A few members of our Push-n-Pull team went to Social Fresh Baltimore – a social media conference – this week. Between networking and hearing some experts speak, the conference was a success. It also helped reinforce what we do here at The Cyphers Agency (and that we’re doing it right).
Specifically, Chris Barger spoke in depth about how to work with influencers (and more importantly, how to not piss them off), and since blogger outreach is something we implement on a regular basis, it was good to see we were following all of his rules. It also reminded us of how important it is to really build and sustain relationships with bloggers or influencers. It’s amazingly easy to be lazy (and bad) at communicating with this group of people, but really taking the time to invest in a long term relationship can be returned many times over. So while we’ve written about blogger outreach before, we thought we’d give you a little more insight into how we continue to do it successfully.
1. Do the “leg work” yourself.
We rely only on ourselves to find the perfect bloggers. Sure, there are some tools that can help, but it didn’t take us very long to realize that we had to do the work ourselves to create a database of the types of bloggers we wanted. When we are ready to start communicating, we take our time to get to know them. After all, nothing turns a blogger off quicker than an impersonal pitch.
So how can you do this? Avoid form emails and take time to research the person you’re pitching. Read their blog beyond the first couple posts. Read their “about” section. Do they have kids? Are they married? Are they more formal or hang loose? Build a little profile of the person and use that to guide your communication. Pay attention to the details. Write the blog name how the blogger does, even if the spelling/capitalization/spacing is odd or technically incorrect. Make sure to pick little specific things out of a post to include in the email as a way of subtly demonstrating that you do, in fact, actually read their blog. This may sound like a lot of initial leg work, but in our experience it makes bloggers feel appreciated and catered to. It also helps us cut through all of the other clutter (or other pitch emails) they might be getting.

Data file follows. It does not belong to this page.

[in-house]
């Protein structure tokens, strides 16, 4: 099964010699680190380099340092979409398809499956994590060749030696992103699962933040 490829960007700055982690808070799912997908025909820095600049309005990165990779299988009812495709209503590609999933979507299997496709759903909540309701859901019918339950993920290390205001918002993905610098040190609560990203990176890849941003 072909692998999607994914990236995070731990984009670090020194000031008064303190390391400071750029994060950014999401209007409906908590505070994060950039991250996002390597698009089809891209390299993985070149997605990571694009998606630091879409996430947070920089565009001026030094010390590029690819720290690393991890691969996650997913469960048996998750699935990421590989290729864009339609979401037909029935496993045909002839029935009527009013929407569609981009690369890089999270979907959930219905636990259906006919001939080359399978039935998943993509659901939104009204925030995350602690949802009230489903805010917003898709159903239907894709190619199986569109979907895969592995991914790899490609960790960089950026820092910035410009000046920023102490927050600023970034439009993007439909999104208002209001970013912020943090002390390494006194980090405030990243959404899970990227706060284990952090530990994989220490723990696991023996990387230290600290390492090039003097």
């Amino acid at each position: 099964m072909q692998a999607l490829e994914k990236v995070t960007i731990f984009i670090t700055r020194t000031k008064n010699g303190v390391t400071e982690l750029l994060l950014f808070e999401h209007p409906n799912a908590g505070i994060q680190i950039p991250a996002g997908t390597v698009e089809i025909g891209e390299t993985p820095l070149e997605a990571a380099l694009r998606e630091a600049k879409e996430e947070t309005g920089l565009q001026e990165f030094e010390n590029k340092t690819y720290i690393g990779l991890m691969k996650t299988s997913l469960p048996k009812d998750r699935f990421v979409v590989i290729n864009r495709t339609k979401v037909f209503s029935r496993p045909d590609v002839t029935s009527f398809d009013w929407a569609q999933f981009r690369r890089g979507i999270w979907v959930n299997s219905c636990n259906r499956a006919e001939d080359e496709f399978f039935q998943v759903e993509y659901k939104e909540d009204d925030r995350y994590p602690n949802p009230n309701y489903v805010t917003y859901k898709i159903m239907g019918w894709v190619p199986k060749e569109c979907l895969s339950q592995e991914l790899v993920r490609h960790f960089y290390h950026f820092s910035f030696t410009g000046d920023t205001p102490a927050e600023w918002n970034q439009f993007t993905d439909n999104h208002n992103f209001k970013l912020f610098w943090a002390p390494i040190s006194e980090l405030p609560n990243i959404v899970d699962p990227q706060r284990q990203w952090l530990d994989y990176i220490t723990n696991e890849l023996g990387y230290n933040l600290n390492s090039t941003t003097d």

2. Don’t be overly promotional, for God’s sake!
Once you’ve gone through this initial step of communication, it’s important to establish and grow the relationship. One way to not do this is to ask for something right off the bat. Build the blogger up. Give them something that will benefit them. Provide information that will be important to their readers. Don’t just do this once, do this twice. Thrice even. Become a reliable acquaintance. They’ll be more willing to help you, when the time comes.
When you do ask for that help that you might need, or that article you want written, ask nicely. They’ll be much more willing to provide you with something of value if you’ve already been in communication a dozen times. Don’t just stop after you receive what you want, either. Be sure to say “thanks” – it goes a LONG way. Positively call them out on your social networks to give them a little more visibility. Follow up every few days or months, too. Shoot over more valuable information as you see fit. Really think of each communication as a step towards a long term relationship.
3. Don’t get too big for your britches (and know the consequences of your actions).
A lot of folks get stuck in the old-school mentality of public relations when approaching bloggers, and that’s a big mistake. While traditional media often relies on their established relationships with PR pros and marketers for both timely content and advertising dollars, bloggers don’t. As Chris Barger said, they built their audience without you. While we think our clients have plenty of value to offer bloggers and their audience, we keep a healthy sense of humility and realize that bloggers hold plenty of cards in this game. Like we said earlier, showing some respect for a blogger and their work can go a long way. And you don’t need to go far to find examples of just how wrong it can go when you don’t take a blogger and their power seriously – like this example [beware, there’s some salty language!].
Blogger outreach can do so many things for a company or brand, but it’s bigger than just a pitch email. Know your bloggers, help them out, and realize their importance (they have the Internet as their soapbox, after all). Once you do realize these things, you can start to patch together a strong blogger outreach program.